He had largely quit woodworking during his young adult life while he was in school, but he started buying tools and equipment years later after receiving encouragement from Ferne, who saw his talent. How he is able to safely use saws and other power tools is a bit hard for him to explain without demonstrating, but he said, “there are ways of doing things without sight. You find ways of measuring, you find ways of handling your power tools safely.”
In the documentary, you see Bowman cut his finger, but incidents such as those don’t happen often. Grundmann called Bowman “an amazing craftsman.” Bowman has the ability to tell whether a piece of wood is pine, spruce poplar or any other type just by feeling it. Over the years, he has made everything from toys to tables and cabinets, to a swing, a birdhouse and even the shed in his backyard.
A late Victorian wash stand he crafted for the annual Mennonite Relief Sale auctioned for $1,000 one year, and his marble roller sold for $3,700.
As a student at the Virginia School for the Deaf and Blind, Bowman was told in the late 1950s that 80 percent of blind people remained unemployed. Bowman, on the other hand, worked his entire life to support a family.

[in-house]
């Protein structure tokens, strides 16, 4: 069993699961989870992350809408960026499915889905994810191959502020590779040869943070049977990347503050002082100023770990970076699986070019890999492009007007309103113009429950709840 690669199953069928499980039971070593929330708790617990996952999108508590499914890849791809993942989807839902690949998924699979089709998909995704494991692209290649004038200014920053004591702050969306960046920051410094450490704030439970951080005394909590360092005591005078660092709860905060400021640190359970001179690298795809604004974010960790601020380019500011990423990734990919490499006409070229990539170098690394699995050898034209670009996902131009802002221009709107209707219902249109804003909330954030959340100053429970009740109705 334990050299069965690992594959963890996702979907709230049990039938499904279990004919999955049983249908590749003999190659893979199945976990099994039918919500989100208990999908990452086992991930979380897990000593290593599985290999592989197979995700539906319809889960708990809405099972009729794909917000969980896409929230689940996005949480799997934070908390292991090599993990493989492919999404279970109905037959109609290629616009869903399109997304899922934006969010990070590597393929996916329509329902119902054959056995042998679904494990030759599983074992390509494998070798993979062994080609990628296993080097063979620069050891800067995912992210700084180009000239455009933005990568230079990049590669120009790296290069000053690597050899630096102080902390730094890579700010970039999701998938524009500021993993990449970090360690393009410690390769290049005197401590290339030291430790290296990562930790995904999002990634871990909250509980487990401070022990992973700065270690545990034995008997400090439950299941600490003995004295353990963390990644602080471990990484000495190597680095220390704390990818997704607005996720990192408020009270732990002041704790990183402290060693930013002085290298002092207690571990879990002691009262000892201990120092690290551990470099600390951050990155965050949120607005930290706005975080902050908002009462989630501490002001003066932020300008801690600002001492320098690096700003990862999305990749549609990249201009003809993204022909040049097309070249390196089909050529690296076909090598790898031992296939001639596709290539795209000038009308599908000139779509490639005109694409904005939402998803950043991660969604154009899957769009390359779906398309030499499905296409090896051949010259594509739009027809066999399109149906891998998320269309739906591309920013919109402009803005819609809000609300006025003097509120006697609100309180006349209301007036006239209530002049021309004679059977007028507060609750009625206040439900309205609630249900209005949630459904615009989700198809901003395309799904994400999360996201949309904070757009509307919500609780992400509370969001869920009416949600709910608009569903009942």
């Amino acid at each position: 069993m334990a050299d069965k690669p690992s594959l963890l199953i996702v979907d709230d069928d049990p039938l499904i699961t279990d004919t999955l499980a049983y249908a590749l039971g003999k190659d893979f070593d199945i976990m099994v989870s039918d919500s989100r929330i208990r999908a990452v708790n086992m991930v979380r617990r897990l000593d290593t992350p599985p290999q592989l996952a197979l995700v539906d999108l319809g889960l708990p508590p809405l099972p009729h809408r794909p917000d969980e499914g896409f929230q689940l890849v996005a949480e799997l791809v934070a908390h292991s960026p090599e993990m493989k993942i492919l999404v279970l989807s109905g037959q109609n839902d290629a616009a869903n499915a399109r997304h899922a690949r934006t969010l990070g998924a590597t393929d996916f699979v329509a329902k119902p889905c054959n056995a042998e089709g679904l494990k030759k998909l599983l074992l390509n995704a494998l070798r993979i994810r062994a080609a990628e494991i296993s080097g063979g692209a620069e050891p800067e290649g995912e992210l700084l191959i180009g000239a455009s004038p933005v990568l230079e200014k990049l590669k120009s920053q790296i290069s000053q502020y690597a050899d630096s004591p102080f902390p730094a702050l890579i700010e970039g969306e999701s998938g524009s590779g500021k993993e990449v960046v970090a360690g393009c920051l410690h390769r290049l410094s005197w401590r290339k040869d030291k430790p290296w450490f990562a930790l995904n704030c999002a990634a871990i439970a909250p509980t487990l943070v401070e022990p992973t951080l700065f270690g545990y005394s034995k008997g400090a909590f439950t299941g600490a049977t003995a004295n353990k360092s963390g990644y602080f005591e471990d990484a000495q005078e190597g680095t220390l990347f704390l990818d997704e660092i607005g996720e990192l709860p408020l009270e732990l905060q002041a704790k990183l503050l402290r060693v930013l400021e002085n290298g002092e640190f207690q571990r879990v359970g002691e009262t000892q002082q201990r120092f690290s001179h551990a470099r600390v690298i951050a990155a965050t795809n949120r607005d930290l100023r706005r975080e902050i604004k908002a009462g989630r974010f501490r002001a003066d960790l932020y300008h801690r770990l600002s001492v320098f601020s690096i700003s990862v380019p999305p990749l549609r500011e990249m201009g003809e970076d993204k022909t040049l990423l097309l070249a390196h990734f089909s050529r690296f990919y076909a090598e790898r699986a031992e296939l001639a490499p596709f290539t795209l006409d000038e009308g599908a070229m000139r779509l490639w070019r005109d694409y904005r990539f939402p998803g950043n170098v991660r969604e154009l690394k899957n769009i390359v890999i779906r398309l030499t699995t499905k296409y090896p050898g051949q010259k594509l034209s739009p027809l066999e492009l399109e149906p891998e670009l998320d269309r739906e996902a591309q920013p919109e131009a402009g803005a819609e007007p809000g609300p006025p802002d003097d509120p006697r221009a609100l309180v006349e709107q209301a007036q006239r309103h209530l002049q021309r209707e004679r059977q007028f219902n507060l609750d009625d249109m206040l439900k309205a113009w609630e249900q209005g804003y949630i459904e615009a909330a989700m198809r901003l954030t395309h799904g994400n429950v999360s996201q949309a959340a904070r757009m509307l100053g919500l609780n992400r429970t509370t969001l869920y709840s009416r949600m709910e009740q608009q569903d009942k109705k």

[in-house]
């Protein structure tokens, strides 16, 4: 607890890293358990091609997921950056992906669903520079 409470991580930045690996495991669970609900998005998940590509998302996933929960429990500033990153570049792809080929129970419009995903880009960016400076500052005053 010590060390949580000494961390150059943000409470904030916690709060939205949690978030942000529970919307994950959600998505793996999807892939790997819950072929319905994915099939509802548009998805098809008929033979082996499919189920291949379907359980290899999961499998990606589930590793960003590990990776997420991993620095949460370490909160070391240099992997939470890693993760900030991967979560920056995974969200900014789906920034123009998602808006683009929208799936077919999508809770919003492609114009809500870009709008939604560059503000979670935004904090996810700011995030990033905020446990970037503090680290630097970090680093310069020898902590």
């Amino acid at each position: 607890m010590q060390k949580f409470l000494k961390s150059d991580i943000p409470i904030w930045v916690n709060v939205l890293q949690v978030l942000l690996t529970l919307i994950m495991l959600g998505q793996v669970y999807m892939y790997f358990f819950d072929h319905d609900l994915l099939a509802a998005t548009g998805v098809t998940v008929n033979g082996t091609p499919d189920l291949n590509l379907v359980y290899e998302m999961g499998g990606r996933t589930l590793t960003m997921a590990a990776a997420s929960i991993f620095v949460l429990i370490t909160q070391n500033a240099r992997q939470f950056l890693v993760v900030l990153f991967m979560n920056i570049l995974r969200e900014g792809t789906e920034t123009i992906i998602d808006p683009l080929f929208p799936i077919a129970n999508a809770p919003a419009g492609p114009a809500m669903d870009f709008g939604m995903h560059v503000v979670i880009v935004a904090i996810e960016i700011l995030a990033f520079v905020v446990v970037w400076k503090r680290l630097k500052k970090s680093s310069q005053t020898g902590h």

“The fact that I came up through and was able to support a family and live independently … that means something,” he said. “I did very well and I can say that without undue pride.”
An Acclaimed Film
“A Good Blinder” has already won “Best in Competition” in the documentary category for the Broadcast Education Association’s Festival of Media Arts. The film has also been chosen to screen at the International Disability Film Festival in Brazil. Locally, the film was shown at Court Square Theater earlier this year and will be screened again on WVPT Public Media on July 6 at 8:30 p.m.